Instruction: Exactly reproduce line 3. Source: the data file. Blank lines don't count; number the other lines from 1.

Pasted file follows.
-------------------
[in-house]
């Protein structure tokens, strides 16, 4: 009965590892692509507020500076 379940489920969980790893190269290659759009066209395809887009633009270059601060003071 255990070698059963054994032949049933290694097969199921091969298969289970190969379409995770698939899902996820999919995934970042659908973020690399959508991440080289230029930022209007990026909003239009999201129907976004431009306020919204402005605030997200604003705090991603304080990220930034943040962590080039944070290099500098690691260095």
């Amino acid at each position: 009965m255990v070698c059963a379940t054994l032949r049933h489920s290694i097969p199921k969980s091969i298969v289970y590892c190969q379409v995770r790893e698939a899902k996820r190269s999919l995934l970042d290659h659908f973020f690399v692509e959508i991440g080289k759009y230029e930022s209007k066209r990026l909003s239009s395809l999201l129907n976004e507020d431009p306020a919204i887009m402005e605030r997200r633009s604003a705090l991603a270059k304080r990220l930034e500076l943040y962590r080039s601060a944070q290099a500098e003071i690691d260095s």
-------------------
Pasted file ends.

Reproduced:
């Amino acid at each position: 009965m255990v070698c059963a379940t054994l032949r049933h489920s290694i097969p199921k969980s091969i298969v289970y590892c190969q379409v995770r790893e698939a899902k996820r190269s999919l995934l970042d290659h659908f973020f690399v692509e959508i991440g080289k759009y230029e930022s209007k066209r990026l909003s239009s395809l999201l129907n976004e507020d431009p306020a919204i887009m402005e605030r997200r633009s604003a705090l991603a270059k304080r990220l930034e500076l943040y962590r080039s601060a944070q290099a500098e003071i690691d260095s």